Hatchery Experiment a Failureby Kaitlin Lovell
Guest Commentary, The Oregonian, August 29, 2003
The article "Coho story excites White House" (Aug. 13) missed one very significant chapter. While it is true that waves of mostly hatchery-produced coho have been returning in recent years, wild coho returns dropped 62 percent from last year and still teeter at less than 10 percent of historical abundance. As the biologist quoted correctly cautions, the next downturn could be many wild coho's last.
So why not just close the book on wild fish and pump out as many fish as we need from hatcheries? Because wild fish provide the blueprint hatcheries need for success.
As long as streams and oceans are part of the equation, the hatchery system's ultimate success as a recovery tool hinges on its ability to mimic as closely as possible the entire life experience of a wild fish, from gravel to grave.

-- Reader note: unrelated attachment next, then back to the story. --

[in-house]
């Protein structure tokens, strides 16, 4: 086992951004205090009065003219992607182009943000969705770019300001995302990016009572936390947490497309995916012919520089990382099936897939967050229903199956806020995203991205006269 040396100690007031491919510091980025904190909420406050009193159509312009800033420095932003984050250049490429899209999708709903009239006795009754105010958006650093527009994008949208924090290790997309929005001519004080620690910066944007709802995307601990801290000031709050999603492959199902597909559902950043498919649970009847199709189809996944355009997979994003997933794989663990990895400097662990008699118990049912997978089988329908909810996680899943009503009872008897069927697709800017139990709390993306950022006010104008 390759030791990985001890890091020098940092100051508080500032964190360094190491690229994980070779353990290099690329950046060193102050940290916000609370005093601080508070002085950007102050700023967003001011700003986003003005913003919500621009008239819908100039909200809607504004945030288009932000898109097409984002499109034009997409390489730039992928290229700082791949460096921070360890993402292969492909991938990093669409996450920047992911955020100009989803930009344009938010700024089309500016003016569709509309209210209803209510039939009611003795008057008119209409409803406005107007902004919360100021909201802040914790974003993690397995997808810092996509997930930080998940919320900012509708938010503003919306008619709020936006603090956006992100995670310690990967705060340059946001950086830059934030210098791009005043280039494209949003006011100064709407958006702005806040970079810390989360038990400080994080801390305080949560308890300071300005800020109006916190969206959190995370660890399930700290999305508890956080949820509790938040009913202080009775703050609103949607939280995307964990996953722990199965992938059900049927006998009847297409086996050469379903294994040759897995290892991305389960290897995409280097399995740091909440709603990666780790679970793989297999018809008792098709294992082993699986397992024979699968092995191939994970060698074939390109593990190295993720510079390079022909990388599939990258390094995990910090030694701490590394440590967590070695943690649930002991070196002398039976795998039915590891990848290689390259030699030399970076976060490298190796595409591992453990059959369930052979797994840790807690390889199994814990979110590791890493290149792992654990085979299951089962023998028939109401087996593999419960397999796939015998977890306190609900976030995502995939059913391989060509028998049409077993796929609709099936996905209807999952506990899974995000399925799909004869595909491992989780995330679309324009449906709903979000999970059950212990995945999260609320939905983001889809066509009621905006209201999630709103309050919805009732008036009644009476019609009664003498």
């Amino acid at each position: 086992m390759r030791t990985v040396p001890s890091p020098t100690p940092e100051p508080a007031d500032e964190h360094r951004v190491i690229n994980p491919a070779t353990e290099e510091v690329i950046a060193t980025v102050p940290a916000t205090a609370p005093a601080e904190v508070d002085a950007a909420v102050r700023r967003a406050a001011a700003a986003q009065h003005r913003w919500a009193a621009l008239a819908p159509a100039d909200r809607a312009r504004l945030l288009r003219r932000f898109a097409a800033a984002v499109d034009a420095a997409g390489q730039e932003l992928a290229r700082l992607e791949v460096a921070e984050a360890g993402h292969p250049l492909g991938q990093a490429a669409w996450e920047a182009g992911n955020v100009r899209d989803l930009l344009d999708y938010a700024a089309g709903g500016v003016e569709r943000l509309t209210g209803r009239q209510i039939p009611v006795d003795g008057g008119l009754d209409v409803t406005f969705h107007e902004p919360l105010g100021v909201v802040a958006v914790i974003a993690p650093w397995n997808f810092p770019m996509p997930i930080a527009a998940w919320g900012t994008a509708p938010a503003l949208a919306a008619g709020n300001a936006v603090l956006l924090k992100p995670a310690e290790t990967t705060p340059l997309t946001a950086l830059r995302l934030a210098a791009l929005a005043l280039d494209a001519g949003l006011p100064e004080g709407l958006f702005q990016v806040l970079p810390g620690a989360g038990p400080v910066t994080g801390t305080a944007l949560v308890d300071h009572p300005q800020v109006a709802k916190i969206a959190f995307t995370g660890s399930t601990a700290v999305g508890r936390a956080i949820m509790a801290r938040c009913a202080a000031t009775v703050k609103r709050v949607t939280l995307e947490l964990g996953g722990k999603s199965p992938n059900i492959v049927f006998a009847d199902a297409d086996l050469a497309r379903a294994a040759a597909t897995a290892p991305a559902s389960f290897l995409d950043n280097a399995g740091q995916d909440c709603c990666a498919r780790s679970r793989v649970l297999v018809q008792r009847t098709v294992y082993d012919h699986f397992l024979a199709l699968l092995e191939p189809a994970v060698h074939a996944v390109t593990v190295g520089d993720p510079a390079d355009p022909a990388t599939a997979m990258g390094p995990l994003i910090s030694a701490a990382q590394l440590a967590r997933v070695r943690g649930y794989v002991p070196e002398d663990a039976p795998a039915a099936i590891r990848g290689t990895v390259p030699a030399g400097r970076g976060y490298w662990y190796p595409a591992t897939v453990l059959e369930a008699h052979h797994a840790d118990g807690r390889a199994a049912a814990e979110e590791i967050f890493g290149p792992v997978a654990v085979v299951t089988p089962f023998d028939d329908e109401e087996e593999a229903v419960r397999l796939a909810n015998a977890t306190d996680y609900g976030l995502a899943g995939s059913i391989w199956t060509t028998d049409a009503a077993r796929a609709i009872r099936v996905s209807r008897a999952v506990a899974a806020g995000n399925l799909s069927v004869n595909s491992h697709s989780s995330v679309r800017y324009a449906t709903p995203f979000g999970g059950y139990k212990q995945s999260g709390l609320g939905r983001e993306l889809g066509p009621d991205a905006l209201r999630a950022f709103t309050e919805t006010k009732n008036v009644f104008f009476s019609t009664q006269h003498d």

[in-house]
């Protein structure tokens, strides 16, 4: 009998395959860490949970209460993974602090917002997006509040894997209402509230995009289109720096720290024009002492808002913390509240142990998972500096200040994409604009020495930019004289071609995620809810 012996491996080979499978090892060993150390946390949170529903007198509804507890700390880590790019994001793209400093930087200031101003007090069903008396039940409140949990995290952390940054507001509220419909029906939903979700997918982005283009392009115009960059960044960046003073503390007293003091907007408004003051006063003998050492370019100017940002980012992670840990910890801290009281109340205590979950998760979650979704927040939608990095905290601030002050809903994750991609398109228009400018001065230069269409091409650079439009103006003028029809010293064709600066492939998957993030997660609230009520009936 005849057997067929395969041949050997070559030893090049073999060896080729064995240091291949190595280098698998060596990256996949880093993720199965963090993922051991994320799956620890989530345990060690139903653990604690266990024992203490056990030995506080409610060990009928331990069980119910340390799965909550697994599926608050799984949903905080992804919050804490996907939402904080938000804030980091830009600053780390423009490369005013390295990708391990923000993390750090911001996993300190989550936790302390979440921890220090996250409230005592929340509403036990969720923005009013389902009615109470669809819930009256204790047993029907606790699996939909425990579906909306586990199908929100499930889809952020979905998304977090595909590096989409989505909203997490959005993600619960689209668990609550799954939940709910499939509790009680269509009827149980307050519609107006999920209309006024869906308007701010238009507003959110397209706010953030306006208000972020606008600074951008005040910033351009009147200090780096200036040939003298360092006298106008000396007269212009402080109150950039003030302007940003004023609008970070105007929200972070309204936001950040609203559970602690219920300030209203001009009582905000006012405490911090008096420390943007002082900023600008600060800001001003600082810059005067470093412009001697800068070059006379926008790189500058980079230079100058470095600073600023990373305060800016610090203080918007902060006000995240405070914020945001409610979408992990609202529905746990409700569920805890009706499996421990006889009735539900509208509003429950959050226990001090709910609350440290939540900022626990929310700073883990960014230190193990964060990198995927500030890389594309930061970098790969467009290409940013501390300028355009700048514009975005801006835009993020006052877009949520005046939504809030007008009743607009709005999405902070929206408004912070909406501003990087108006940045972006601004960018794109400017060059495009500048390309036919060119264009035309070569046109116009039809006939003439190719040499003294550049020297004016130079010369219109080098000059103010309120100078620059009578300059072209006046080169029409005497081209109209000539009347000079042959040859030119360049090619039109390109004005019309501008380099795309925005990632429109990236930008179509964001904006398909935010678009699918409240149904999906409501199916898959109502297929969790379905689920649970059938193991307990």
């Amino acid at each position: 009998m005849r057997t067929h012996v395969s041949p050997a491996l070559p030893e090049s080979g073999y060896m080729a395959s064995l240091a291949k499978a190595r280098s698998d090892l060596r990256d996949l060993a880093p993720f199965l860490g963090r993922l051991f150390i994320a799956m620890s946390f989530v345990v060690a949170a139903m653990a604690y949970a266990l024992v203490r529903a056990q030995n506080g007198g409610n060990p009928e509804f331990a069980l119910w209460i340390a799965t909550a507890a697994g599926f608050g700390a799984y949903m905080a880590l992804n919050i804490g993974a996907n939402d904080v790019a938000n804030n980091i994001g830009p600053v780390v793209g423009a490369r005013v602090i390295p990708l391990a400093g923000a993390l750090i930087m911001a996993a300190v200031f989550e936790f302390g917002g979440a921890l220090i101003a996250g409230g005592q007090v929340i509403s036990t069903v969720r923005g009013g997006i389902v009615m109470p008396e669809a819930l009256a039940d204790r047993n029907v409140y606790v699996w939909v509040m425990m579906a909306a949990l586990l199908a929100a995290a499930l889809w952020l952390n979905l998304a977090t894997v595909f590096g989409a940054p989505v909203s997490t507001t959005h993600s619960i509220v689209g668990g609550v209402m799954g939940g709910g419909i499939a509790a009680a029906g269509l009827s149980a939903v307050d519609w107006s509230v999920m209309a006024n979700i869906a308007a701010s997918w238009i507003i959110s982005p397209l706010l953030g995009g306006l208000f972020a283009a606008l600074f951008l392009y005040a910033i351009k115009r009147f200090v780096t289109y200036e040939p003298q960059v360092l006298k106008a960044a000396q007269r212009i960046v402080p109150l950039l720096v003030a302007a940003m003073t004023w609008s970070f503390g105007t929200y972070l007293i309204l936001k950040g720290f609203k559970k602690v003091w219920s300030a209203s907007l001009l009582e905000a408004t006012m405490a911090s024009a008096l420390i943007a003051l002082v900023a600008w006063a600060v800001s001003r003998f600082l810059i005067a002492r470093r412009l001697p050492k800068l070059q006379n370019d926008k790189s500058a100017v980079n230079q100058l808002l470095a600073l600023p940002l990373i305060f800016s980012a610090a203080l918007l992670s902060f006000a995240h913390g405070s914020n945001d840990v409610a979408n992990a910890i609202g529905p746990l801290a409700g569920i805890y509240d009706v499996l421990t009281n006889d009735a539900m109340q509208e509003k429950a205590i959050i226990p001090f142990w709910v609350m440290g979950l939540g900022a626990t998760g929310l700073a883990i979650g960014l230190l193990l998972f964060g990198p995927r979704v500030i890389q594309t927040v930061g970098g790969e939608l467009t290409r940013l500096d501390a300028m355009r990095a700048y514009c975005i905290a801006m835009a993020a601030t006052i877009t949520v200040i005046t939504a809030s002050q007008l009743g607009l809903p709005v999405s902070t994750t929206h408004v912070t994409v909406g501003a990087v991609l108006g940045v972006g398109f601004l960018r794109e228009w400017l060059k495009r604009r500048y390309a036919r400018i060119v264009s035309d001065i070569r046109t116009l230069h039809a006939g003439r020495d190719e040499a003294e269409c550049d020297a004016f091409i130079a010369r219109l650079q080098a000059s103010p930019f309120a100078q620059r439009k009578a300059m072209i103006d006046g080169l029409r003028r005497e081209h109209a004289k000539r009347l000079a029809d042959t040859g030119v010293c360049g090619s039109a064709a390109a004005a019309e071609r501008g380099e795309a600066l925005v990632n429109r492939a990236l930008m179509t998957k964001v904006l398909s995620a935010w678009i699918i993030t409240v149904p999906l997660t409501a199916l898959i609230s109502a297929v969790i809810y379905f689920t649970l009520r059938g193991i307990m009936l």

The hatchery experiment remains an ongoing failure. Robust hatchery returns or no, the fact that wild fish meanwhile are blinking out means the system is far from recovered. No amount of hatchery "success" can mask a permanent failure to protect wild salmon and trout.
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